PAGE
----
T.C. Caesar-TonThat, R.T. Lartey, L.L. Solberg-Rodier, A.J. Caesar
doi: 10.4454/jpp.v91i2.964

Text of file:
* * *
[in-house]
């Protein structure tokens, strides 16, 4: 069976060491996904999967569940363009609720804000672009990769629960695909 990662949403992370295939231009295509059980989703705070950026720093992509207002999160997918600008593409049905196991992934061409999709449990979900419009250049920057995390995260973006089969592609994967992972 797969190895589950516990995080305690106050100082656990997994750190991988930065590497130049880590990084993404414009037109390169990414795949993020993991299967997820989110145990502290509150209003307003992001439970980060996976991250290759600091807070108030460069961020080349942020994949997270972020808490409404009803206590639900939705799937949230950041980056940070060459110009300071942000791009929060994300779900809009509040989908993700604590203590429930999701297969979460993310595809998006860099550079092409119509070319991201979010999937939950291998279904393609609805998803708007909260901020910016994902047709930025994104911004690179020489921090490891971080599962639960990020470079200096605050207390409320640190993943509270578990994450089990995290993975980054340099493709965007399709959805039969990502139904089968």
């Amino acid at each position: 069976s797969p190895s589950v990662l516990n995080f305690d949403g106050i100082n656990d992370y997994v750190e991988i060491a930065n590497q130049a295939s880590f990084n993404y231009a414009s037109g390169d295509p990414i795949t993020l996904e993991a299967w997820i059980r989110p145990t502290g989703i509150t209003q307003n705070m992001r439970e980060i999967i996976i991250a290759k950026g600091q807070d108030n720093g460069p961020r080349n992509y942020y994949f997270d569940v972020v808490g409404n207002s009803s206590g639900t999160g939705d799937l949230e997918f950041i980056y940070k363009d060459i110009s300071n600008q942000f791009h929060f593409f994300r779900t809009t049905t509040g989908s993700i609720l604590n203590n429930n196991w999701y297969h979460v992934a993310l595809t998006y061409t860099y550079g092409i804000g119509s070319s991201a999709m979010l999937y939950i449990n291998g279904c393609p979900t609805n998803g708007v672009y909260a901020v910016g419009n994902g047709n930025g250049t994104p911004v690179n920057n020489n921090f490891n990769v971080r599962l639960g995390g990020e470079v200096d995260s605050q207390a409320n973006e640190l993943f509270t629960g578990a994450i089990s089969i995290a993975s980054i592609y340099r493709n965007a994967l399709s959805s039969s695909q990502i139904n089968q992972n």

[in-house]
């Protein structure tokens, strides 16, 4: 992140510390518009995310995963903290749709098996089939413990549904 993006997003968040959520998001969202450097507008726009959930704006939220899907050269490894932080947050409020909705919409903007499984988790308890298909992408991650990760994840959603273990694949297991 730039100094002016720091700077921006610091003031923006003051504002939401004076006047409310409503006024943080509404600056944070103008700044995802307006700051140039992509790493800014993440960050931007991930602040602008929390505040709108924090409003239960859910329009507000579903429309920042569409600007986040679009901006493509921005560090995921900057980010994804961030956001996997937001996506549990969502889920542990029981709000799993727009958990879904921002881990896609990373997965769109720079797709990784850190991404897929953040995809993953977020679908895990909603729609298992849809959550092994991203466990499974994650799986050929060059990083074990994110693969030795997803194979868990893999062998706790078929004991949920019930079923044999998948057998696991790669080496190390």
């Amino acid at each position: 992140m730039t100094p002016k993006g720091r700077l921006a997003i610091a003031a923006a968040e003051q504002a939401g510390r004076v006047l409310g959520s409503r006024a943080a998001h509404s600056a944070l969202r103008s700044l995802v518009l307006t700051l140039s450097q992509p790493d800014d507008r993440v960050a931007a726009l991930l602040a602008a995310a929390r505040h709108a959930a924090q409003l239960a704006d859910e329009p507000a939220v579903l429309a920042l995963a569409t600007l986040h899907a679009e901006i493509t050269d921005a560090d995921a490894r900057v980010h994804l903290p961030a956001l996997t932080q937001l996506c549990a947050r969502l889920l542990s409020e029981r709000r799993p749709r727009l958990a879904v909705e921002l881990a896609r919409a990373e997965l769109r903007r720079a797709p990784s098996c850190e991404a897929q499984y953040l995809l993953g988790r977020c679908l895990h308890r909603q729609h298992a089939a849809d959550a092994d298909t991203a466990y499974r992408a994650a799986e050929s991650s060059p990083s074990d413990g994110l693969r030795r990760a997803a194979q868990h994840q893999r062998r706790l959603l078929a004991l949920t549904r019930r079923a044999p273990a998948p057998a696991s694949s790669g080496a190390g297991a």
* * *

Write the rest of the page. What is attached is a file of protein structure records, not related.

Cercosporin is a perylenequinone pigment produced by fungi in the genus Cercospora which under light generates reactive oxygen species causing membrane damage and mortality of living cells. Our objectives were to demonstrate that fungal laccase, a lignolytic copper-containing enzyme, can degrade cercosporin and reduce cercosporin toxicity toward living cells. Cercosporin from Cercospora beticola and Cercospora hayi was treated with laccase from basidiomycete fungi (Pleurotus ostreatus and Trametes versicolor) in the dark and under constant light. Under these conditions the absorbance of the cercosporin decreased at 220, 279 and 295-500 nm within 10 min of reaction with laccase from either P. ostreatus or T. versicolor, indicating that basidiomycete laccase can induce changes in UV-visible spectra of cercosporin. The LIVE/DEAD® Bac LightTM VIABILITY kit and fluorescent microscopy showed more viable E. coli cells after incubation under light with cercosporin and laccase than with cercosporin alone. Lesions were apparent on sugar beet leaves exposed to cercosporin under light after 48 h, but leaves exposed to cercosporin and laccase showed visibly less damage. These data suggest that laccase from basidiomycete fungi can decrease the toxic effect of cercosporin toward microorganisms and plant tissue.